3) Network. This may seem like a no-brainer. There’s study after study that say that job boards are one of the least effective methods of finding a job. Not to say you shouldn’t still utilize them, but as I mentioned earlier, you should use a variety of job searching methods in order to maximize your chances of landing a new job.


Networking is not only effective, it’s essential. Networking can be done in a variety of ways. One way is through LinkedIn. LinkedIn is a powerful platform for job seekers. It’s a place to not only sell yourself and who you are and what you can offer, it also has tons of industry groups, company profiles, and interest groups you can be a part of and network with. Make sure you take the time to beef up your LinkedIn profile – you won’t regret it. In addition to LinkedIn, you can network on other professional social media sites, as well as your personal social media sites.


Networking should not only be limited to the cyber world, however. You need to get yourself out there and attend in-person networking groups as well. If you have an alumni group you’re a part of, find out when their next networking event is scheduled. Look up local networking events and career fairs to attend. As part of your goal setting you can commit yourself to one or two events to attend each month. Be realistic so that you keep your goals.


4) Improve your communication skills. This one cannot be emphasized enough. Communication is key in all our relationships; if you don’t strive to improve and develop your communication skills you most likely won’t succeed in your career, even if you do land that new job.


It’s nearly impossible to develop professional relationships and network if you’re a poor communicator. One of the biggest misnomers about communication is that it only involves being able to talk. On the contrary, it’s a fine balance between listening, and especially hearing what someone is saying, and being able to communicate in a give and take way. Some of the best communicators I know do more listening than they do talking.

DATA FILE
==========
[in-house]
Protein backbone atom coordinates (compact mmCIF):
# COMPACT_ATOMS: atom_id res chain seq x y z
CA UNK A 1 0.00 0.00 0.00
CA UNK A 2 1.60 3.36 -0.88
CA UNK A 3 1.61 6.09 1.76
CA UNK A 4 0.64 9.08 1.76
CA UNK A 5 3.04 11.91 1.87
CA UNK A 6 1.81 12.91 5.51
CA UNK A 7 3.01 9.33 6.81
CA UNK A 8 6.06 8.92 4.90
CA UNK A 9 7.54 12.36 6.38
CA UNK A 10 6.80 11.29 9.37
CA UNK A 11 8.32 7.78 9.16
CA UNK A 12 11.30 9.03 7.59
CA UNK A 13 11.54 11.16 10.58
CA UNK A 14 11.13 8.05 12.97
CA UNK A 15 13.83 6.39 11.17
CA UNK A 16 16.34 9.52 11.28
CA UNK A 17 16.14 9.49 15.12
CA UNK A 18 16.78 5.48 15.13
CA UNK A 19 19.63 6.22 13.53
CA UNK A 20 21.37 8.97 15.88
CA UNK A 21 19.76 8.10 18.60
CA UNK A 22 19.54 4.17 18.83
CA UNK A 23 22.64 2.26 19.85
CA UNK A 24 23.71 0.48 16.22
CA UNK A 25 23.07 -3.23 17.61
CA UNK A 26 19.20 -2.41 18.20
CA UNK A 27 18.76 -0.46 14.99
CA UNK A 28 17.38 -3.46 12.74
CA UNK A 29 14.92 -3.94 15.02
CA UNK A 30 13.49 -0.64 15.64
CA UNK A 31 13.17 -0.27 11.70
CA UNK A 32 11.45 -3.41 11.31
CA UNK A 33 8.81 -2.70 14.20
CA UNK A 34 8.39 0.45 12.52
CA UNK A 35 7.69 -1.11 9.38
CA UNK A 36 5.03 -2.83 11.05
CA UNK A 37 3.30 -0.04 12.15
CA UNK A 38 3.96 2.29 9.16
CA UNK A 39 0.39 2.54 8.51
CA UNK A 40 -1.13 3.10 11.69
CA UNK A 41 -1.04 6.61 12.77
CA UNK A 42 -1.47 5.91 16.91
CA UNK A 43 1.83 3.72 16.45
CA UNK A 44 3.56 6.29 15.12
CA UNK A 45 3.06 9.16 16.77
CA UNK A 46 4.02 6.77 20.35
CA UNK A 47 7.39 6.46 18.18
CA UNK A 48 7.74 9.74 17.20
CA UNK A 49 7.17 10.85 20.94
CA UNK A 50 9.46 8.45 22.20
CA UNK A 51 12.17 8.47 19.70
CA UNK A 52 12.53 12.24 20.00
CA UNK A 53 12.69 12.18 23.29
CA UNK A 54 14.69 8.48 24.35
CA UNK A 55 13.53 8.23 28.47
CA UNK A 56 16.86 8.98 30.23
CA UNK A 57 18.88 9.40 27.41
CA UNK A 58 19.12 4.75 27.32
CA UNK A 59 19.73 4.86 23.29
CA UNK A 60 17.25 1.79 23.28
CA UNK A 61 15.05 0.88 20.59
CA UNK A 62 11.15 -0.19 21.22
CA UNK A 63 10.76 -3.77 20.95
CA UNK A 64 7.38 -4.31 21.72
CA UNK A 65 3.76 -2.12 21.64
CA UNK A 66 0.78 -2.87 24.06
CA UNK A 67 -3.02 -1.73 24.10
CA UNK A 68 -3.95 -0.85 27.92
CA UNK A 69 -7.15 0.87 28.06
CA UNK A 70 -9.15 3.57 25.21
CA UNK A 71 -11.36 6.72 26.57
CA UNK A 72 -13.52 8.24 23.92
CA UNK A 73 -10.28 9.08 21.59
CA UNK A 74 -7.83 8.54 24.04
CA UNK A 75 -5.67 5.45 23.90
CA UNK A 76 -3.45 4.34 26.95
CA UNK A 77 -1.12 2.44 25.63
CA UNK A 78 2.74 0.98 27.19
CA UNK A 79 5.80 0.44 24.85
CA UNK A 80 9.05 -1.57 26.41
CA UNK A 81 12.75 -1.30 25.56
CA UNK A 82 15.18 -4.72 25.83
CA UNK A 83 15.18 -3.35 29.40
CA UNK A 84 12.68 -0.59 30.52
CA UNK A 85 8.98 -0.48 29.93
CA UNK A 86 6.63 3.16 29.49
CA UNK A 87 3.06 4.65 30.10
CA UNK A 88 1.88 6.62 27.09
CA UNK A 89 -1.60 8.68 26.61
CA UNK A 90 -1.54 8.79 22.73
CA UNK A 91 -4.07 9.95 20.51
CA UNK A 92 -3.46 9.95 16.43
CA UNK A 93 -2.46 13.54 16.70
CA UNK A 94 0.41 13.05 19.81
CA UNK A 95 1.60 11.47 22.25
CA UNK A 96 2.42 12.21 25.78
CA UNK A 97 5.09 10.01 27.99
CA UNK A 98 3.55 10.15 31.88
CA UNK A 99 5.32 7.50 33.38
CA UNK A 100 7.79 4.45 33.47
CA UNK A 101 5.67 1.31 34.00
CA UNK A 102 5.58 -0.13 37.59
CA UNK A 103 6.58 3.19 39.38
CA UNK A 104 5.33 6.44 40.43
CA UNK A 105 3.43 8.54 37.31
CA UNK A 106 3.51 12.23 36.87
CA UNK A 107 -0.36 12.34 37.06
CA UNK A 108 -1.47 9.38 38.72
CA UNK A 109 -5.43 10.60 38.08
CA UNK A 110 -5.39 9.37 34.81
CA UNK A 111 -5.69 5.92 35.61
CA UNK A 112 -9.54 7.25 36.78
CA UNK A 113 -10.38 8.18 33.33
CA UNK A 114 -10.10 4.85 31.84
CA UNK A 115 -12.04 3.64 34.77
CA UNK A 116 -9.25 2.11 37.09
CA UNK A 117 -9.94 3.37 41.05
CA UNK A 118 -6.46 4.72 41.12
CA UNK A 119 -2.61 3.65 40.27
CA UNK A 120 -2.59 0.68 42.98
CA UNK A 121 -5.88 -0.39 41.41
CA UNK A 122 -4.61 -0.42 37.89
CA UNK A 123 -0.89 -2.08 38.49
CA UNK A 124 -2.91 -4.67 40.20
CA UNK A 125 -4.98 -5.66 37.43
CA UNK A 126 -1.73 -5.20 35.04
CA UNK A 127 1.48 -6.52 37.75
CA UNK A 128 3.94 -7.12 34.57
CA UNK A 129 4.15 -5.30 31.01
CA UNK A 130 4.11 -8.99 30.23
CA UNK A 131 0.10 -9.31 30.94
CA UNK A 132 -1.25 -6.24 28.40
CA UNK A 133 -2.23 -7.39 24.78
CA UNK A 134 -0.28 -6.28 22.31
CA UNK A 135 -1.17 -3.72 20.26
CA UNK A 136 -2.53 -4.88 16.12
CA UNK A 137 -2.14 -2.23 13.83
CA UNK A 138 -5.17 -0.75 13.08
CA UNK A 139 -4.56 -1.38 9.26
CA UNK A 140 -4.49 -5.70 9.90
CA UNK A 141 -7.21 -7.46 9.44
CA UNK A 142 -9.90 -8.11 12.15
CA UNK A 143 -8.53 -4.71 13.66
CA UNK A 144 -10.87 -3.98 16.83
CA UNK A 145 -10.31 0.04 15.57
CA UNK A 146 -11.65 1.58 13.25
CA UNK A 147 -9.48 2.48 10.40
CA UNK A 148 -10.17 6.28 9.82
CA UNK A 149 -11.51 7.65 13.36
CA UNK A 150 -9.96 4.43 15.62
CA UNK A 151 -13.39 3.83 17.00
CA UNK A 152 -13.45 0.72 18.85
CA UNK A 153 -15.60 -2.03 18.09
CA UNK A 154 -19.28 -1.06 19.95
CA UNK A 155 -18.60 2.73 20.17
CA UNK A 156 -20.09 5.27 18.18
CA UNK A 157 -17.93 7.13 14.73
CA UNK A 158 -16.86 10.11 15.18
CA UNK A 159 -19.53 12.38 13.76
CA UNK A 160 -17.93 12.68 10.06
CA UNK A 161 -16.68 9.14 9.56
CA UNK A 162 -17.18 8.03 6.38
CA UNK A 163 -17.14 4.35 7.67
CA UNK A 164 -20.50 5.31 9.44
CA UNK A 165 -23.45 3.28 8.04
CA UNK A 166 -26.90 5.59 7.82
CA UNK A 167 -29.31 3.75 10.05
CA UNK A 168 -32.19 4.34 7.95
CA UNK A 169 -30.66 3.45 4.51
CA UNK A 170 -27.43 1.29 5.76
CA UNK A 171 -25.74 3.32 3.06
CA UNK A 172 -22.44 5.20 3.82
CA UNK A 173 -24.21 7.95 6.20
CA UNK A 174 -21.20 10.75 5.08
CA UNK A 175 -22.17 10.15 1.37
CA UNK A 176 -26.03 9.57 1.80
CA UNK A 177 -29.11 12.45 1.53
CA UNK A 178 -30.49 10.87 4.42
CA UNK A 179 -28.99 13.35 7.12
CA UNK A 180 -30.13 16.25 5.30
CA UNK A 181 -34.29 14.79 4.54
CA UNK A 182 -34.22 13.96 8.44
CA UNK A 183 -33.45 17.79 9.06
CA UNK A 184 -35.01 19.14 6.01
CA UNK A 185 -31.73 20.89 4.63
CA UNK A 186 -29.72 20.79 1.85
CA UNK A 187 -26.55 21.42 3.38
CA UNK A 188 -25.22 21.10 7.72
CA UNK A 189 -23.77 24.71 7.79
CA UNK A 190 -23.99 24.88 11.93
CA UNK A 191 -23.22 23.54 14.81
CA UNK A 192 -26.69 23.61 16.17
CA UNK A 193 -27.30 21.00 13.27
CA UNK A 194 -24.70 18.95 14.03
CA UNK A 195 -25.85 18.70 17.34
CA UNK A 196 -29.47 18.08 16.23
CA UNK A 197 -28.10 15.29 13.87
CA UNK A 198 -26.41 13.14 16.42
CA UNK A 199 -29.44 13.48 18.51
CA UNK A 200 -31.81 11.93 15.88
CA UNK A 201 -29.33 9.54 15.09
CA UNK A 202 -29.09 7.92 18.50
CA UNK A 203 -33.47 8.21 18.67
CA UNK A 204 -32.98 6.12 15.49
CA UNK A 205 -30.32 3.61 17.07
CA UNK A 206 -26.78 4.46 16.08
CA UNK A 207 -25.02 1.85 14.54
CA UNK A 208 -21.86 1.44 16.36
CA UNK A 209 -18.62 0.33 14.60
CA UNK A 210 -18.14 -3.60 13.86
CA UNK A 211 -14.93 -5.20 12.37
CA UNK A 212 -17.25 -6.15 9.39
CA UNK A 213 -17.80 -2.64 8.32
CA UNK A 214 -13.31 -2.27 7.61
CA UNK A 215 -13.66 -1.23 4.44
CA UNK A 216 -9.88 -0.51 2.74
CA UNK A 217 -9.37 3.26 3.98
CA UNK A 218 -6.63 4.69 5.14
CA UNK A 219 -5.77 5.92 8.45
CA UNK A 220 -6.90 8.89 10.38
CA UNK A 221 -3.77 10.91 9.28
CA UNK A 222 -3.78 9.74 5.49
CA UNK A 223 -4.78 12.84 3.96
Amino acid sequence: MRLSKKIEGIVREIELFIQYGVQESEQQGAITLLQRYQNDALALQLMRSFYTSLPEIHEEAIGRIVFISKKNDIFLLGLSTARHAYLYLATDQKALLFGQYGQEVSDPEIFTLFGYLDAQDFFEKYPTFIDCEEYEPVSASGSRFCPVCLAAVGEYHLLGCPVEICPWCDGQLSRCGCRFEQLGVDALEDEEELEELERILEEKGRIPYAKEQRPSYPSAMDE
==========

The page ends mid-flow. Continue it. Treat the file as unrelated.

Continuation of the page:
In order to develop that skill you may want to look into local or online classes, or getting a book that focuses on improving your communication. We can all improve on our communication, so any time or investment we make in this department is never a waste.


5) Attitude. One of my favorite quotes by Charles R. Swindoll states, “Life is 10% what happens to you and 90% how you react to it.”


So simple, yet so true.


We all have those chronic negative people in our lives. The one who sucks the joy out of every situation. The one you don’t want to be around, and do anything to avoid. The one who complains about everything, and does nothing about anything. Don’t be one of those people.


Life is challenging. Life can be hard. Life will give us lemons. Most of these things we have control over, some we don’t. But all of them we have the choice on how we handle it. Make the choice to have a good attitude and good things will come.


Make the choice to have an awesome 2017, and you will! Happy job searching!



“Success consists of going from failure to failure without loss of enthusiasm.” — Winston Churchill



By |2018-08-24T13:05:53+00:00January 6th, 2017|Categories: Before the Interview|0 Comments

About the Author:

Mollye has been in the HR Solutions industry for over 14 years. She joined PeopleScout in 2014, assisting with the operations of our Recruiter On-Demand™ accounts. Her experience has mostly been in Operations and Executive Administration, currently holding the role of Executive Assistant to PeopleScout's president, Taryn Owen. Mollye is a graduate of Western Washington University and resides in Arlington, Washington with her husband and four boys.

Leave A Comment